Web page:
Those hoping marijuana legalization will bring more pot products and more tax revenue to Squamish may be disappointed when cannabis becomes a government-backed business.
That was one of the takeaways from a panel of politicians and experts at a Squamish Chamber of Commerce forum held in the West Coast Railway Museum on Sept. 20.
The discussion concentrated on cannabis legalization, which is set to happen on Oct. 17.
"There's going to be many changes," said Tania Jackett of the Cannabis Growers of Canada.
"For example, the dispensaries are not going to be able to sell edibles ... they're not going to be able to sell topicals, we're not going to be allowed to have any branded packaging and do any marketing, as well."
As a result, consumers may have less to choose from if their local dispensaries currently offer those products.
This also means customers won't know where their product is grown or where it comes from, she said.
Legalization will also bring more administrative hoops to jump through.
"Come Oct. 17, it will be illegal for the dispensaries that are currently running," said Jackett. "They will have to apply for their licensing."
In addition to municipal business licences that are already required, operators will have to get licences from the province.
The District, however, intends to give a grace period for cannabis businesses if the province's processing time doesn't line up with municipal business licence renewal dates, said District planner Aja Philp.
However, operators must notify the District of their application to the province, she said.
When it comes to the municipality's coffers, it seems unlikely that marijuana will create a tax windfall for the District of Squamish.
"From a local taxation point of view, we don't have the ability through BC Assessment to differentiate with the classes, so if you are a retail business, you will have the same tax rate as if you're selling widgets," said Mayor Patricia Heintzman.
"It's the same tax rate-there's no extra. BC Assessment will assess the value of your business. We assess one tax rate for the class."
The one way in which things could differ is the issuing of licences, said Heintzman.
"We have the ability to charge different business licence fees," she said.
The District charges $5,000 for marijuana dispensaries, which is more expensive than others. However, Heintzman said that municipalities probably won't be able to charge premiums unless they can provide a reason for the added cost.
For example, she said, if a municipality can reason that grow-ops will increase the amount of bylaw monitoring or firefighters needed, then the higher price could be justified.
"So there might be a tiny bit of extra revenue from business licence fees, but it's not anything exponential that will dramatically affect our bottom line," she added.
Some places, like Vancouver-which is billing $30,000-are charging far more for marijuana business licences, Heintzman said, but those rates probably either have or will be challenged.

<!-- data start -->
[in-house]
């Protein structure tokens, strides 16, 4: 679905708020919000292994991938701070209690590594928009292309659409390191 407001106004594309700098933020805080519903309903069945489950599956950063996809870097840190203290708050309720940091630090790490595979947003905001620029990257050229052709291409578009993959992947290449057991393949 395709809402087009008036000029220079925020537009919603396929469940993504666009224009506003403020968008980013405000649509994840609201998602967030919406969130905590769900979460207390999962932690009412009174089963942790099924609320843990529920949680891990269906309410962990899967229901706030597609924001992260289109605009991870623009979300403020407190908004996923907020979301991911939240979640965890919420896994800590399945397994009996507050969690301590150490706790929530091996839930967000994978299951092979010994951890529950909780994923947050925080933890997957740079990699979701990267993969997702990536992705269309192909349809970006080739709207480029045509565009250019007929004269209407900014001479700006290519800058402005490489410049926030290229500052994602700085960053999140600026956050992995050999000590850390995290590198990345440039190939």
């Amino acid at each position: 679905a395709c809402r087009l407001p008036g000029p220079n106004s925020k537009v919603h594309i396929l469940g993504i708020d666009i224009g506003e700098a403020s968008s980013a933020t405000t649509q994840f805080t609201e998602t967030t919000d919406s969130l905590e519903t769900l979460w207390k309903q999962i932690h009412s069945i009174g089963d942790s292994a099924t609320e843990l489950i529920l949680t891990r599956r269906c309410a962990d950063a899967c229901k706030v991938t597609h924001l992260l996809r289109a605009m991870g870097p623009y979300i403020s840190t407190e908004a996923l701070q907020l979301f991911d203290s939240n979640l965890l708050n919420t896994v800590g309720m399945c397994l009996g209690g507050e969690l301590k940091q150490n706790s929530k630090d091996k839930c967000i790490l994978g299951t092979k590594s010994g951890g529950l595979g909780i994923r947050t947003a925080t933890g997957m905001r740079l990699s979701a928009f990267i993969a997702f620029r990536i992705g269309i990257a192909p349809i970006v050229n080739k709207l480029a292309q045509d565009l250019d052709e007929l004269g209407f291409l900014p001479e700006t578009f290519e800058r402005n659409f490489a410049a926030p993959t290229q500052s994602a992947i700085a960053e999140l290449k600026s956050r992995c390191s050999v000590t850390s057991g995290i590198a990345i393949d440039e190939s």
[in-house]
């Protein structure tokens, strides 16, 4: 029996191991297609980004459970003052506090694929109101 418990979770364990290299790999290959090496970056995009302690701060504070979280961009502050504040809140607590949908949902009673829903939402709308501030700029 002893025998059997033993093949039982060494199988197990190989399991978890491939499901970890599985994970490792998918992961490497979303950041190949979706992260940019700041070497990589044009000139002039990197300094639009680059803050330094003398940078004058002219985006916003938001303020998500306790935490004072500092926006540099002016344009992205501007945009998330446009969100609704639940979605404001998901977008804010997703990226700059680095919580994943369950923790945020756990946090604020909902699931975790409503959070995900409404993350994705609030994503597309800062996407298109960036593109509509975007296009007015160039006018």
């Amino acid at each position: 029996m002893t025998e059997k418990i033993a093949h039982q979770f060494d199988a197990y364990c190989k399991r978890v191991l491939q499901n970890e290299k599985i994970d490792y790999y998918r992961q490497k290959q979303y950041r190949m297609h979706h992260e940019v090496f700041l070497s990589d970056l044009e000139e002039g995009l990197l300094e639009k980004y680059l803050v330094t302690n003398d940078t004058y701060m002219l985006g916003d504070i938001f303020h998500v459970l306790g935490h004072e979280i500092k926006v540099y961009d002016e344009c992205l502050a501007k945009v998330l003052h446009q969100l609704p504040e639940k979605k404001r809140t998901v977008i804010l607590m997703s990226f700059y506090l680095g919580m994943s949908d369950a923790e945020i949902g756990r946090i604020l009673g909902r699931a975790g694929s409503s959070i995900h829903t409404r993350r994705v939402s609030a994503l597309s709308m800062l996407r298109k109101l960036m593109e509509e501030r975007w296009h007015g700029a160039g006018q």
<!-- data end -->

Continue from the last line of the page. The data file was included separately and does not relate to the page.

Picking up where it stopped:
Local MLA Jordan Sturdy said income from the sale of pot would be split between the federal and provincial government, with provinces taking 75 per cent of the share.
He noted that there hasn't been a clear agreement on revenue sharing between the province and municipalities.
"There is going to be some sort of revenue-share with the municipalities, but at this point, there is nothing definitive," Sturdy said.
Heintzman added that the Union of B.C. Municipalities has passed a resolution that would ask the province to give local governance some cash.
Something that would concern many businesses in the Sea to Sky would be how marijuana's legalization could affect behaviour at work.
Lawyer Geoffrey Howard said rules regarding pot at the jobsite would likely mirror that of alcohol.
"Things aren't really changing that much," said Howard. "In many ways ... it is going to become similar to alcohol, in terms of workplace law."
Similar to booze, employers should be able to bar the recreational use of pot from the workplace, but will have to be more lenient if a colleague has an addiction.
This would mean addiction to the marijuana would not be a fireable offence, as dictated by the BC Human Rights Code.
Howard said it would be considered a disability, similar to alcohol addiction, where employers may have to give their workers time to rehabilitate themselves and establish conditions for treatment.
Cases of cannabis addiction are, however, relatively rare when compared with alcohol.
Use of medical marijuana will be allowed to treat disabilities such as chronic pain, so employers have an obligation to extend "reasonable accommodation to the point of undue hardship," he said.
This means there could be leeway for people who take pot for medical reasons, but Howard said for certain types of work, employers can effectively bar marijuana use.
He said for safety-sensitive jobs-such as construction, heavy equipment operations or anything where physical danger is a possibility-employers can take a hardline approach.
"You can have a very strict policy-no impairment," Howard said.